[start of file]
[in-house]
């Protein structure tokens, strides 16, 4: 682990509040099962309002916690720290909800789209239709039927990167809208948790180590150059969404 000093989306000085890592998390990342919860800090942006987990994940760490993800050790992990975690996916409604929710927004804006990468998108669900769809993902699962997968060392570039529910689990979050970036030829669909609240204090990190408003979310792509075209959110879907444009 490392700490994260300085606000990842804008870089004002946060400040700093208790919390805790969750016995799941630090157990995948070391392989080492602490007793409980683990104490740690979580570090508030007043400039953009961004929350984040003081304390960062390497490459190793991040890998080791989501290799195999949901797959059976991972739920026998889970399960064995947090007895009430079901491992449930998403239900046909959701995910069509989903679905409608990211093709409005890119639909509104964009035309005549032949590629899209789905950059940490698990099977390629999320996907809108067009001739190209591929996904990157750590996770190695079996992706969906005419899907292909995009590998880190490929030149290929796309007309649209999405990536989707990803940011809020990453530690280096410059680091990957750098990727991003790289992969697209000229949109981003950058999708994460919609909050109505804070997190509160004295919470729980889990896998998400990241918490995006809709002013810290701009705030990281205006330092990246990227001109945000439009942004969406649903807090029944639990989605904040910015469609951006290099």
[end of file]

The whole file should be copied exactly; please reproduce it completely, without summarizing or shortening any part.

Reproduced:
[in-house]
């Protein structure tokens, strides 16, 4: 682990509040099962309002916690720290909800789209239709039927990167809208948790180590150059969404 000093989306000085890592998390990342919860800090942006987990994940760490993800050790992990975690996916409604929710927004804006990468998108669900769809993902699962997968060392570039529910689990979050970036030829669909609240204090990190408003979310792509075209959110879907444009 490392700490994260300085606000990842804008870089004002946060400040700093208790919390805790969750016995799941630090157990995948070391392989080492602490007793409980683990104490740690979580570090508030007043400039953009961004929350984040003081304390960062390497490459190793991040890998080791989501290799195999949901797959059976991972739920026998889970399960064995947090007895009430079901491992449930998403239900046909959701995910069509989903679905409608990211093709409005890119639909509104964009035309005549032949590629899209789905950059940490698990099977390629999320996907809108067009001739190209591929996904990157750590996770190695079996992706969906005419899907292909995009590998880190490929030149290929796309007309649209999405990536989707990803940011809020990453530690280096410059680091990957750098990727991003790289992969697209000229949109981003950058999708994460919609909050109505804070997190509160004295919470729980889990896998998400990241918490995006809709002013810290701009705030990281205006330092990246990227001109945000439009942004969406649903807090029944639990989605904040910015469609951006290099």